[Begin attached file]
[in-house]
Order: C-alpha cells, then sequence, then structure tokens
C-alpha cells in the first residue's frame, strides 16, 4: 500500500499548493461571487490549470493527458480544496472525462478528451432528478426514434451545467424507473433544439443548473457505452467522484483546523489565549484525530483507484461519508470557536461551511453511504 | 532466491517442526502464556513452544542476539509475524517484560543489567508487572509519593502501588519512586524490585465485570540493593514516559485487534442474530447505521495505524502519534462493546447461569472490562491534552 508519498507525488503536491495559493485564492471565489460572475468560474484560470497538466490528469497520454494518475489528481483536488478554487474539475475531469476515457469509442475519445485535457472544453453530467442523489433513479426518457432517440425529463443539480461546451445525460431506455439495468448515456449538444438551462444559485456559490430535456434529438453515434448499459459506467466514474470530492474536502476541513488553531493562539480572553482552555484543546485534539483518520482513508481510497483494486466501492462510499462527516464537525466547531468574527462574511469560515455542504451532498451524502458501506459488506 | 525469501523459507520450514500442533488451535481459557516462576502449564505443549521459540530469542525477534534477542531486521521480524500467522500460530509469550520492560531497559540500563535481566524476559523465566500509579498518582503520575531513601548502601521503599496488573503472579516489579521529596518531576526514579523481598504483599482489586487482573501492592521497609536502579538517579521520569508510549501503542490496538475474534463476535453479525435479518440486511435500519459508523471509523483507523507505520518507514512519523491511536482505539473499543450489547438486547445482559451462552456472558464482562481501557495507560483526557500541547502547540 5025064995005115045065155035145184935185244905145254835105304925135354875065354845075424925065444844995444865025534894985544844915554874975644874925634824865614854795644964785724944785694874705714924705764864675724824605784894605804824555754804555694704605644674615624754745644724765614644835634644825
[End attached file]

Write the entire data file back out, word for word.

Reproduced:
[in-house]
Order: C-alpha cells, then sequence, then structure tokens
C-alpha cells in the first residue's frame, strides 16, 4: 500500500499548493461571487490549470493527458480544496472525462478528451432528478426514434451545467424507473433544439443548473457505452467522484483546523489565549484525530483507484461519508470557536461551511453511504 | 532466491517442526502464556513452544542476539509475524517484560543489567508487572509519593502501588519512586524490585465485570540493593514516559485487534442474530447505521495505524502519534462493546447461569472490562491534552 508519498507525488503536491495559493485564492471565489460572475468560474484560470497538466490528469497520454494518475489528481483536488478554487474539475475531469476515457469509442475519445485535457472544453453530467442523489433513479426518457432517440425529463443539480461546451445525460431506455439495468448515456449538444438551462444559485456559490430535456434529438453515434448499459459506467466514474470530492474536502476541513488553531493562539480572553482552555484543546485534539483518520482513508481510497483494486466501492462510499462527516464537525466547531468574527462574511469560515455542504451532498451524502458501506459488506 | 525469501523459507520450514500442533488451535481459557516462576502449564505443549521459540530469542525477534534477542531486521521480524500467522500460530509469550520492560531497559540500563535481566524476559523465566500509579498518582503520575531513601548502601521503599496488573503472579516489579521529596518531576526514579523481598504483599482489586487482573501492592521497609536502579538517579521520569508510549501503542490496538475474534463476535453479525435479518440486511435500519459508523471509523483507523507505520518507514512519523491511536482505539473499543450489547438486547445482559451462552456472558464482562481501557495507560483526557500541547502547540 5025064995005115045065155035145184935185244905145254835105304925135354875065354845075424925065444844995444865025534894985544844915554874975644874925634824865614854795644964785724944785694874705714924705764864675724824605784894605804824555754804555694704605644674615624754745644724765614644835634644825